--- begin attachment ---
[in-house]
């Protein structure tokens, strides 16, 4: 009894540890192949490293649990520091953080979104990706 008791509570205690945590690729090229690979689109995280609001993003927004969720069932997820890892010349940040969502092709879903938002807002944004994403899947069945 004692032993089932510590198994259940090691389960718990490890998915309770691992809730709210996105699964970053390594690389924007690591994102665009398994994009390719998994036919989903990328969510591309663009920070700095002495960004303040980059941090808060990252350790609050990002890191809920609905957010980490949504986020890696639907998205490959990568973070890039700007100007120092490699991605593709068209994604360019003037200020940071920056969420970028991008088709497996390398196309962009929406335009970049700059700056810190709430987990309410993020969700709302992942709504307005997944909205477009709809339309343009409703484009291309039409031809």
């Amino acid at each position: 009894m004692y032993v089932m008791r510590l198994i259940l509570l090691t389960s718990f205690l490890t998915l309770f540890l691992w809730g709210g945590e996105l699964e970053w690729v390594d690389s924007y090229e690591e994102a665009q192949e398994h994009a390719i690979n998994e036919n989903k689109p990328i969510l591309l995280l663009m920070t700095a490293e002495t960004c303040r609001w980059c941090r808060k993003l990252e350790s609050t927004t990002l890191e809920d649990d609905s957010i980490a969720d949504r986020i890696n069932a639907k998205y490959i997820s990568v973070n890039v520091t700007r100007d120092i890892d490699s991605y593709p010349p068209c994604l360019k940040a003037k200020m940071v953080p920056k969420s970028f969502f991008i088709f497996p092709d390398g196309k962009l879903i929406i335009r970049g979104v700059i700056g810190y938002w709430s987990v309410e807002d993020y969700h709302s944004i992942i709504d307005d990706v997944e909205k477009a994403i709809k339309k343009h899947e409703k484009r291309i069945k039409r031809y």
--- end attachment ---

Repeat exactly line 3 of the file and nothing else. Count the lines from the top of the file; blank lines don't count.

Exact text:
């Amino acid at each position: 009894m004692y032993v089932m008791r510590l198994i259940l509570l090691t389960s718990f205690l490890t998915l309770f540890l691992w809730g709210g945590e996105l699964e970053w690729v390594d690389s924007y090229e690591e994102a665009q192949e398994h994009a390719i690979n998994e036919n989903k689109p990328i969510l591309l995280l663009m920070t700095a490293e002495t960004c303040r609001w980059c941090r808060k993003l990252e350790s609050t927004t990002l890191e809920d649990d609905s957010i980490a969720d949504r986020i890696n069932a639907k998205y490959i997820s990568v973070n890039v520091t700007r100007d120092i890892d490699s991605y593709p010349p068209c994604l360019k940040a003037k200020m940071v953080p920056k969420s970028f969502f991008i088709f497996p092709d390398g196309k962009l879903i929406i335009r970049g979104v700059i700056g810190y938002w709430s987990v309410e807002d993020y969700h709302s944004i992942i709504d307005d990706v997944e909205k477009a994403i709809k339309k343009h899947e409703k484009r291309i069945k039409r031809y």